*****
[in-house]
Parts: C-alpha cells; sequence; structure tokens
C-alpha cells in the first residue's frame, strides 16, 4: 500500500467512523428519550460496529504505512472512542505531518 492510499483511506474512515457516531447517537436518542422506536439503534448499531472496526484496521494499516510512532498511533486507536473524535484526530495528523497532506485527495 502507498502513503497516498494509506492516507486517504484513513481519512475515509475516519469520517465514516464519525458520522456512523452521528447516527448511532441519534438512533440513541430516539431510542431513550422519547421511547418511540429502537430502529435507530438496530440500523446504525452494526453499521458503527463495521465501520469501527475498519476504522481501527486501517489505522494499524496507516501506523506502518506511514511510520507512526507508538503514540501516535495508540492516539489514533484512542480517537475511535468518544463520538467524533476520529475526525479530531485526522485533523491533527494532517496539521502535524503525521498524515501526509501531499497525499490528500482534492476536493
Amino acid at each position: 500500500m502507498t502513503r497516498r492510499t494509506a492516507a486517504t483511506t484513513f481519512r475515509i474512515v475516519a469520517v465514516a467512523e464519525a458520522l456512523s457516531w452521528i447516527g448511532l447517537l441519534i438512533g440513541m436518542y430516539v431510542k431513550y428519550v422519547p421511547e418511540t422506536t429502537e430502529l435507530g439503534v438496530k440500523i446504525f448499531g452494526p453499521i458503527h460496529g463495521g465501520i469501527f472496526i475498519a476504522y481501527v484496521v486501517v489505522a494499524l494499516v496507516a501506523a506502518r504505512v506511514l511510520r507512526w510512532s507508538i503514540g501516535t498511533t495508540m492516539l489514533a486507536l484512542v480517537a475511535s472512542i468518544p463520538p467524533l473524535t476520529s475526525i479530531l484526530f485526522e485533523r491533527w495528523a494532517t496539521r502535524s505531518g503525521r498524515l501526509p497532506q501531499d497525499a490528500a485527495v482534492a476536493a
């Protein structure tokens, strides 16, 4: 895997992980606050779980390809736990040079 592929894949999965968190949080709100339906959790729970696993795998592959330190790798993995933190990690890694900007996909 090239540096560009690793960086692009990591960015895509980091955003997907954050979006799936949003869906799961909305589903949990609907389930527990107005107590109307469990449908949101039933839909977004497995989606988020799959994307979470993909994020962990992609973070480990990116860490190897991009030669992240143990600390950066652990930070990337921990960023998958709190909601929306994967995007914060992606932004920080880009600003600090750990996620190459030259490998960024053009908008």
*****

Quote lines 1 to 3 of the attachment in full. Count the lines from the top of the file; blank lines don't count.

[in-house]
Parts: C-alpha cells; sequence; structure tokens
C-alpha cells in the first residue's frame, strides 16, 4: 500500500467512523428519550460496529504505512472512542505531518 492510499483511506474512515457516531447517537436518542422506536439503534448499531472496526484496521494499516510512532498511533486507536473524535484526530495528523497532506485527495 502507498502513503497516498494509506492516507486517504484513513481519512475515509475516519469520517465514516464519525458520522456512523452521528447516527448511532441519534438512533440513541430516539431510542431513550422519547421511547418511540429502537430502529435507530438496530440500523446504525452494526453499521458503527463495521465501520469501527475498519476504522481501527486501517489505522494499524496507516501506523506502518506511514511510520507512526507508538503514540501516535495508540492516539489514533484512542480517537475511535468518544463520538467524533476520529475526525479530531485526522485533523491533527494532517496539521502535524503525521498524515501526509501531499497525499490528500482534492476536493